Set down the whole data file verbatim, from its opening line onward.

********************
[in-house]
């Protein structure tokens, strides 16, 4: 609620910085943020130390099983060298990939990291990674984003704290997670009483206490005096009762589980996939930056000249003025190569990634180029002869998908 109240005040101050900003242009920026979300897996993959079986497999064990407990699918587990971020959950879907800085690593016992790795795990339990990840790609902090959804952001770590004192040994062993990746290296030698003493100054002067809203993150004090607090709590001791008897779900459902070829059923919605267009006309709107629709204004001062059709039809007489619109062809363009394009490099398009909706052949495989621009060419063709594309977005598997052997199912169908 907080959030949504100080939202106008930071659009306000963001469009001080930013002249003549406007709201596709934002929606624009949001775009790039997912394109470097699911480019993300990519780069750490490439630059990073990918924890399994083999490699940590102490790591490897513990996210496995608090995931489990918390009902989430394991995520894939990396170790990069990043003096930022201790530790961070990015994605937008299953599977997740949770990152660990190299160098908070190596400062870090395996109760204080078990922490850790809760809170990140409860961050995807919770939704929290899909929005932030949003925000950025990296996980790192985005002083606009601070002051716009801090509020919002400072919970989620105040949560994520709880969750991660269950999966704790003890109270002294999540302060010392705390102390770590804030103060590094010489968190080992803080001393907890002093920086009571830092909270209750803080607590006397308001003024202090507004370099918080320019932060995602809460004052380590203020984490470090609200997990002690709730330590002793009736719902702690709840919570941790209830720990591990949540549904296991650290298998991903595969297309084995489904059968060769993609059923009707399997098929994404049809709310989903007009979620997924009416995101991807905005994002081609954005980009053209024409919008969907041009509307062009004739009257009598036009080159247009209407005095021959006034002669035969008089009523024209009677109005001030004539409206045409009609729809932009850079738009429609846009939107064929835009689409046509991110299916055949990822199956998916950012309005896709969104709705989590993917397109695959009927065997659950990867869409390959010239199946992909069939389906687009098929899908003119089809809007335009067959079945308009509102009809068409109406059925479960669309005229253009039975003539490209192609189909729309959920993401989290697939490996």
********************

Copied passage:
[in-house]
């Protein structure tokens, strides 16, 4: 609620910085943020130390099983060298990939990291990674984003704290997670009483206490005096009762589980996939930056000249003025190569990634180029002869998908 109240005040101050900003242009920026979300897996993959079986497999064990407990699918587990971020959950879907800085690593016992790795795990339990990840790609902090959804952001770590004192040994062993990746290296030698003493100054002067809203993150004090607090709590001791008897779900459902070829059923919605267009006309709107629709204004001062059709039809007489619109062809363009394009490099398009909706052949495989621009060419063709594309977005598997052997199912169908 907080959030949504100080939202106008930071659009306000963001469009001080930013002249003549406007709201596709934002929606624009949001775009790039997912394109470097699911480019993300990519780069750490490439630059990073990918924890399994083999490699940590102490790591490897513990996210496995608090995931489990918390009902989430394991995520894939990396170790990069990043003096930022201790530790961070990015994605937008299953599977997740949770990152660990190299160098908070190596400062870090395996109760204080078990922490850790809760809170990140409860961050995807919770939704929290899909929005932030949003925000950025990296996980790192985005002083606009601070002051716009801090509020919002400072919970989620105040949560994520709880969750991660269950999966704790003890109270002294999540302060010392705390102390770590804030103060590094010489968190080992803080001393907890002093920086009571830092909270209750803080607590006397308001003024202090507004370099918080320019932060995602809460004052380590203020984490470090609200997990002690709730330590002793009736719902702690709840919570941790209830720990591990949540549904296991650290298998991903595969297309084995489904059968060769993609059923009707399997098929994404049809709310989903007009979620997924009416995101991807905005994002081609954005980009053209024409919008969907041009509307062009004739009257009598036009080159247009209407005095021959006034002669035969008089009523024209009677109005001030004539409206045409009609729809932009850079738009429609846009939107064929835009689409046509991110299916055949990822199956998916950012309005896709969104709705989590993917397109695959009927065997659950990867869409390959010239199946992909069939389906687009098929899908003119089809809007335009067959079945308009509102009809068409109406059925479960669309005229253009039975003539490209192609189909729309959920993401989290697939490996």